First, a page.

It’s been a challenge for me to embrace my own “discovery learning” via the internet. I have been an online reader and investigator of ideas and topics for over a dozen years but leveraging the web using read/write tools has changed the way I can learn – like I’m doing right now. The “digital natives” I teach are not very information savvy – I am trying to get them manipulating and making judgements about the validity of their own interests and possible interests (you don’t know what you don’t know about!) – unfortunately, as Darren Draper wrote recently on his blog (I can’t find the exact quote), the more I blog the less I realise I know. You yourself, Arti, have pointed out that terrier-like, I interrogate my own practice and hold it up the light to see of it is on track. I know you wouldn’t waste your precious time leaving a comment that won’t be taken on board and while I can’t promise that I’ll plug all the holes in my inquiry practice in quick time, you can rest assured I know that they are there and need addressing. Thanks again for taking the time. I really appreciate and value it.

    And Doug, we’d better consider Arti’s points well before we launch into any cross cultural exchanges!

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  5. Doug Noon

    Here’s a bit of a thought I had earlier today, before I read Artichoke’s comment, which I think is worth careful study. The idea of there being a “how” and a “what” to consider in teaching refers to the need to account for both declarative and procedural knowledge, both of which are necessary in any creative endeavor. Depending on what you want kids to learn, you can hold one, both, or neither of those things constant. In other words, you can specify the subject matter, the process to be followed, or both, or none of the above. We get the “tunnel of goats” phenomenon when nobody knows what’s going on, but everyone seems to be busy with it. The way inquiry pedagogy has gained acceptance among progressive educators seems to be an example of what I learned yesterday is called politician’s logic: : Something must be done; this is something; therefore, we must do it. Reformers of all stripes put this principle to work on a regular basis.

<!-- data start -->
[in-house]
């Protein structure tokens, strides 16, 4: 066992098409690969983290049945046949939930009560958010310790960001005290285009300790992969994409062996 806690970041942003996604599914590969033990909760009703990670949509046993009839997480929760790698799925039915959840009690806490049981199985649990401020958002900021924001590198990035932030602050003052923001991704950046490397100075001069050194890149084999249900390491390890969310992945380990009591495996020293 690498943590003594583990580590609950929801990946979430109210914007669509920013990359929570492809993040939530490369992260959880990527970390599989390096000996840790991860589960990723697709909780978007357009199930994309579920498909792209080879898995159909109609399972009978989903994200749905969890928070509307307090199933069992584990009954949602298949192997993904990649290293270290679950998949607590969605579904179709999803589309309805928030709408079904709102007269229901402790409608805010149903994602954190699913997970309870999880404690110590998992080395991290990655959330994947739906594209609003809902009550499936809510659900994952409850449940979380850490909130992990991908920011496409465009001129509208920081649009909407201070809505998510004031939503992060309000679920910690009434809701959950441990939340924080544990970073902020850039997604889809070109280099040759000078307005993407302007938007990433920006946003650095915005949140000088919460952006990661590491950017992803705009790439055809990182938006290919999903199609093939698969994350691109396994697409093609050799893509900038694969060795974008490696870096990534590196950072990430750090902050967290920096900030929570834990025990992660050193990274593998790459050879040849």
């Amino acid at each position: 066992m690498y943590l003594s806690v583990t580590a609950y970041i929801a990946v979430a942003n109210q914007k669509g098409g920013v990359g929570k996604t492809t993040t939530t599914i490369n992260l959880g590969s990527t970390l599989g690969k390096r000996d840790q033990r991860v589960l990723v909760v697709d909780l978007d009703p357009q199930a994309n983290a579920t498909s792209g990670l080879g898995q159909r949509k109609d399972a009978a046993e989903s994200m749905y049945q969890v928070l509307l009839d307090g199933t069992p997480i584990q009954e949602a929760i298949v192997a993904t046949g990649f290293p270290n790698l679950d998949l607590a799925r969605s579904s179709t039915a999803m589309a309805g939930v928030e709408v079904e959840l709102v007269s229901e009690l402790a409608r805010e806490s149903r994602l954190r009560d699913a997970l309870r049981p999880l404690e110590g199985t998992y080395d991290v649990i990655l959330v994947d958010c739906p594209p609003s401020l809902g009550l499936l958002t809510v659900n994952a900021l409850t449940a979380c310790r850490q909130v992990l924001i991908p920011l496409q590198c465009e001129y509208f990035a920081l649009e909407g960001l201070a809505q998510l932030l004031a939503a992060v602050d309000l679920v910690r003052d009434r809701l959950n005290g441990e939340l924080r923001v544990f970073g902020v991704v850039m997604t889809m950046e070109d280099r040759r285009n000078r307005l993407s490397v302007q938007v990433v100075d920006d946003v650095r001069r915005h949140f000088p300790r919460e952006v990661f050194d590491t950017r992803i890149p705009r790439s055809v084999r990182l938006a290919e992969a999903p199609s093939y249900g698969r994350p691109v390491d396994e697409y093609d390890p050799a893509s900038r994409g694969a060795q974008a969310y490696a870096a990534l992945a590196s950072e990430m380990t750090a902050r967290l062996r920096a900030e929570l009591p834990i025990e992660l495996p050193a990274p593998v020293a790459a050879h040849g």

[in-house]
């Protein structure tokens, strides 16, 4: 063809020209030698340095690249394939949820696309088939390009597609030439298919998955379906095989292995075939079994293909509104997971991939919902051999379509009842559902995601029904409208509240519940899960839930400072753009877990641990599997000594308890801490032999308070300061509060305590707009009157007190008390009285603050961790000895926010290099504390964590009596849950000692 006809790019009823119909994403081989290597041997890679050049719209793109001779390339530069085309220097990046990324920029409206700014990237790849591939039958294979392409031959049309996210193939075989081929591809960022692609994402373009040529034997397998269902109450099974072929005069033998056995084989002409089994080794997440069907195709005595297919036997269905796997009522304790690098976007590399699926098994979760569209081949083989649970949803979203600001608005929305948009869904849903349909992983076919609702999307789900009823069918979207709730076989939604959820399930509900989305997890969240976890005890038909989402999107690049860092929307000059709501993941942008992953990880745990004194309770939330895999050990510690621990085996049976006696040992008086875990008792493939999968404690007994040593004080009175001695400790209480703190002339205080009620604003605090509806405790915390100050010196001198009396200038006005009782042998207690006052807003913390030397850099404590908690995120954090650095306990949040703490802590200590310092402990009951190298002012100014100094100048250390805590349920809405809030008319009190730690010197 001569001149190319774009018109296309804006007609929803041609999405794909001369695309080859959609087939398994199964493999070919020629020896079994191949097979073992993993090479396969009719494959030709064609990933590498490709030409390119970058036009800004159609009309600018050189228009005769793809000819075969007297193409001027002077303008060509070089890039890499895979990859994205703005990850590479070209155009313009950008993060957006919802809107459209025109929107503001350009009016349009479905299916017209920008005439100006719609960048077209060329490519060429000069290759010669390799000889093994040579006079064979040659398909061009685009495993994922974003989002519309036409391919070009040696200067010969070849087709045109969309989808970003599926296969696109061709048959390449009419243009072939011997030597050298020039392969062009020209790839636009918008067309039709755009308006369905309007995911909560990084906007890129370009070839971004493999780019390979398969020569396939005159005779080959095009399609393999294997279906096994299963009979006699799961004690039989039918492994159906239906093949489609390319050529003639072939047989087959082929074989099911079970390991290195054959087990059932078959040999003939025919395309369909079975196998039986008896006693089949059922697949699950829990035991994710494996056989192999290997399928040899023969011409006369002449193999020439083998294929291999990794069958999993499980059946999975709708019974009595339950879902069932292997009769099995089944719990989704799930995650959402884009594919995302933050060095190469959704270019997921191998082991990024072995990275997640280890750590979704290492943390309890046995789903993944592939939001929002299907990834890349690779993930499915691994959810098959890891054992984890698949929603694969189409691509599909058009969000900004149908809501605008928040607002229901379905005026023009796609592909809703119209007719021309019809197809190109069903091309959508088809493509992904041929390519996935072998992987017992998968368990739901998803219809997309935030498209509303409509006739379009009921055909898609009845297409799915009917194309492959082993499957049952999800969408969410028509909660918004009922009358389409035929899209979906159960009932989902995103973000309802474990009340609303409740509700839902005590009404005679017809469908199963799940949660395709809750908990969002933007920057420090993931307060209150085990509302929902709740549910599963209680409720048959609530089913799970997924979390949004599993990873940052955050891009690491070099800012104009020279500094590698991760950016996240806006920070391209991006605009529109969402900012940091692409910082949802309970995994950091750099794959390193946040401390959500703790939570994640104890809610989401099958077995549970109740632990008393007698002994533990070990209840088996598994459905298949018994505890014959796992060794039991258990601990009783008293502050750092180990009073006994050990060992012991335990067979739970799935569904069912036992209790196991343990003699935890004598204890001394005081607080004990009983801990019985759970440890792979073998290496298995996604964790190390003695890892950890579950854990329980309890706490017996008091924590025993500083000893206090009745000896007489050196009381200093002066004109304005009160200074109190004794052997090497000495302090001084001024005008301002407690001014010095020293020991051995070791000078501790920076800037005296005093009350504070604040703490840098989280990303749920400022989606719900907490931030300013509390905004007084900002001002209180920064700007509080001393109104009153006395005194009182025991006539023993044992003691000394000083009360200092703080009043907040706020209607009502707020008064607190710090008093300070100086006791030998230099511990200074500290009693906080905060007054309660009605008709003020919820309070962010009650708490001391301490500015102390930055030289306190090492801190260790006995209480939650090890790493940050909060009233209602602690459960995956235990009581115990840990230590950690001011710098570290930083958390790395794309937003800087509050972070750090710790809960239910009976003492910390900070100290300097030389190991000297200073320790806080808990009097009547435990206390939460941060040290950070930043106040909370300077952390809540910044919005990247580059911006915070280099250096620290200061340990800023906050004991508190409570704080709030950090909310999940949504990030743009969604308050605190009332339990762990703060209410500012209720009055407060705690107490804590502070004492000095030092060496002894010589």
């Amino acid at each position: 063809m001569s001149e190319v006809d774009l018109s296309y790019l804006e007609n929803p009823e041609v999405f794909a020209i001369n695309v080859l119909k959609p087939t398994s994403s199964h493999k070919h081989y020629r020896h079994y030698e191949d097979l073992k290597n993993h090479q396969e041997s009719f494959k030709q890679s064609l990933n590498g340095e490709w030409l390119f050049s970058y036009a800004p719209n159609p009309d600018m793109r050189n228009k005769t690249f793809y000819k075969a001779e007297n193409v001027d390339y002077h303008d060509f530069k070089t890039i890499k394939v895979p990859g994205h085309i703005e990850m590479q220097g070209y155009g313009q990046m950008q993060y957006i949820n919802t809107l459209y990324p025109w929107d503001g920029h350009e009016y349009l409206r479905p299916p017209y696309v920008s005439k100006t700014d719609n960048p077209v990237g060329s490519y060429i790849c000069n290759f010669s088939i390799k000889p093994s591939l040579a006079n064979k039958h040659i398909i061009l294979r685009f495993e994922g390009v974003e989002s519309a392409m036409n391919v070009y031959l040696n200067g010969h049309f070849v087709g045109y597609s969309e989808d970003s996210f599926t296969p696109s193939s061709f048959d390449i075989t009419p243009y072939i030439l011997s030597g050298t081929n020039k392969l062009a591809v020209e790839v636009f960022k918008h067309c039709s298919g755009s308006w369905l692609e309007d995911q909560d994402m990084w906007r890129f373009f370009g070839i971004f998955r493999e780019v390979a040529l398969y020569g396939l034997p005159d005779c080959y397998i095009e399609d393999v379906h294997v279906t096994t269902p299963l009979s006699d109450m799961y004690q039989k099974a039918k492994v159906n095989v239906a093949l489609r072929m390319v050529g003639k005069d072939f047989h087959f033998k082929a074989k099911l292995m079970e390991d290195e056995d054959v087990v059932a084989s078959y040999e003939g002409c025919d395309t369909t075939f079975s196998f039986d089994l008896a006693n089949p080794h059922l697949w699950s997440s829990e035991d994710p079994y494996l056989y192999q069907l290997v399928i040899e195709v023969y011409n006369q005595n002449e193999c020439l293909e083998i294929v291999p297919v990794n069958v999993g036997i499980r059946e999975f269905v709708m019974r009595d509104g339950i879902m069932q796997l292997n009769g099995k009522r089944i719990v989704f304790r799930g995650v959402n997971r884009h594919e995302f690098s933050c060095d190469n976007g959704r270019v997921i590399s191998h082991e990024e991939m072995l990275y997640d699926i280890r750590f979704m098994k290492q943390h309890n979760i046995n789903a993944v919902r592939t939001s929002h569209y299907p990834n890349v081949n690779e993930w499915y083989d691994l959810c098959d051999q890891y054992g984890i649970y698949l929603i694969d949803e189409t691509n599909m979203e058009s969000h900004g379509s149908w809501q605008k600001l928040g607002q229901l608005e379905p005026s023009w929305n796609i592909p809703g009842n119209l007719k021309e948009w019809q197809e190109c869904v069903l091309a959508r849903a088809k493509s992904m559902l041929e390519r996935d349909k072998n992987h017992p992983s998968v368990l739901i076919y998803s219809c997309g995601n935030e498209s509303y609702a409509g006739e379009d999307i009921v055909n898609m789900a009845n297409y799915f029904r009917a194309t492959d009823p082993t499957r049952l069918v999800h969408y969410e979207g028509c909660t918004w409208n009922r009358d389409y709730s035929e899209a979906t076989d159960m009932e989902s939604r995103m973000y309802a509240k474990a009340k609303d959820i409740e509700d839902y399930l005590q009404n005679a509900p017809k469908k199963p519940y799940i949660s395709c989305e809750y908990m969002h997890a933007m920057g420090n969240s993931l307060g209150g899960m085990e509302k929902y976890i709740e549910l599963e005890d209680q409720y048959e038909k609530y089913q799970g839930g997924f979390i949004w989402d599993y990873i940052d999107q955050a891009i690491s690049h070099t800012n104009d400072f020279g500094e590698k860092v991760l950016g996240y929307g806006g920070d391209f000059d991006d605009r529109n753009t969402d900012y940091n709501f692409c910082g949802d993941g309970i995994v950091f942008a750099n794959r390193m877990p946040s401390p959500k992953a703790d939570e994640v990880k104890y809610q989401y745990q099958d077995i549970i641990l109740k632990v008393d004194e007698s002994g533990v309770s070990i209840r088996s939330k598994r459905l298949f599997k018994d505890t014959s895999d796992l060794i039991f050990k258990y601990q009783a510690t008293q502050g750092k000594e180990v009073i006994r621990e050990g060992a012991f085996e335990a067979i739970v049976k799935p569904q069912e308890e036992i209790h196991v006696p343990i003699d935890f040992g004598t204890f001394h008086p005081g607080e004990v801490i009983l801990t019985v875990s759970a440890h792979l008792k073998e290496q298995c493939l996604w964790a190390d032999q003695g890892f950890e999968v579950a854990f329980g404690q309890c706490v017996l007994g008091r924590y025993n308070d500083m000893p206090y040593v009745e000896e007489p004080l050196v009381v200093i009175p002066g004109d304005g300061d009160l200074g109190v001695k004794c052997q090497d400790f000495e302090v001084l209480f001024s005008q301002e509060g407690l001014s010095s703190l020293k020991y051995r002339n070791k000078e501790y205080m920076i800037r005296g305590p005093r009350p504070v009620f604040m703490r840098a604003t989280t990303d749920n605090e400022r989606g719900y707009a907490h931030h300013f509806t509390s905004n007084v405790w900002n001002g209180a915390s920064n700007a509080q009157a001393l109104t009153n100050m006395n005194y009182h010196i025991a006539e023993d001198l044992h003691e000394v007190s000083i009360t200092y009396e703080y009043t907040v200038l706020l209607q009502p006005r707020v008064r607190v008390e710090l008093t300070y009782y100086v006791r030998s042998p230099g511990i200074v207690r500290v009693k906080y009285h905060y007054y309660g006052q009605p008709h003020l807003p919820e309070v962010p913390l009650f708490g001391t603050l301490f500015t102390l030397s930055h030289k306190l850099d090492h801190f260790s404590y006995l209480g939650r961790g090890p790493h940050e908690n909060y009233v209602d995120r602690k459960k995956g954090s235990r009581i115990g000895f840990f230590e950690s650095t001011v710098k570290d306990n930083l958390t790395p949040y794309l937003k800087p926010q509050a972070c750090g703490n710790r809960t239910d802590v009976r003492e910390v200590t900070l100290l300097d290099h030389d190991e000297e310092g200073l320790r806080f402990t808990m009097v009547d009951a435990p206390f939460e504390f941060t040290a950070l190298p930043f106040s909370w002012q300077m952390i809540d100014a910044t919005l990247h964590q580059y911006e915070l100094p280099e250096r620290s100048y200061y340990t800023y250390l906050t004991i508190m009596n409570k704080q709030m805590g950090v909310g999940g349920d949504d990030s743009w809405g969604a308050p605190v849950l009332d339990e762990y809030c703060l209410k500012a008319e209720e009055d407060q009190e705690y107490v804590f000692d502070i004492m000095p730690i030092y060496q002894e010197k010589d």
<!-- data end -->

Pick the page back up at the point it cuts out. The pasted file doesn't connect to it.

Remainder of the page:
Guided inquiry is a broad term that might involve the class and teacher in doing a whole group project that’s mapped out every step of the way – as a demonstration, more or less – so kids get the idea of what we want them to do. Loosening the reins a bit and allowing the kids choices of subject matter assumes that they know how to identify problems, ask focused questions, locate resources, test hypotheses, generalize conclusions, report their findings, and evaluate what they’ve learned. That’s a lot to ask of anyone who isn’t particularly interested or experienced. I think there are ways of leaving options open for choosing, but I also think that inquiry as a concept has to first be embraced by teachers as an overall stance toward everything they do.

    Taking it slow, and keeping a tight rein seems like the only sensible approach. I am too loose, as I’ve mentioned elsewhere, with the planning end to responsibly manage what would otherwise be chaos. And too often that’s what I get; things spin out of control even when I start out with a tight grip on them. Last year I had an aha moment when I discovered that the word ‘research’ means nothing to kids. Of course, there is also the possibility that inquiry itself is reduced to a cookbook response to a prompt. What’s the use of that?

    The most concise way that I can express my current view of inquiry pedagogy, or any pedagogy, is to say that I prefer to see lots of structure, with just a little bit of wiggle room. I am not a specialist in any of this, and there are few examples of effective inquiry pedagogy in my personal experience, as both student and teacher. Direct instruction is sometimes the very thing necessary in order to move forward, and it needn’t be discredited as somehow regressive. In everything I do, I want to proceed with caution and skepticism. Even the sacred cow of constructivism is being roasted in my thinking these days. But that’s a story for another day.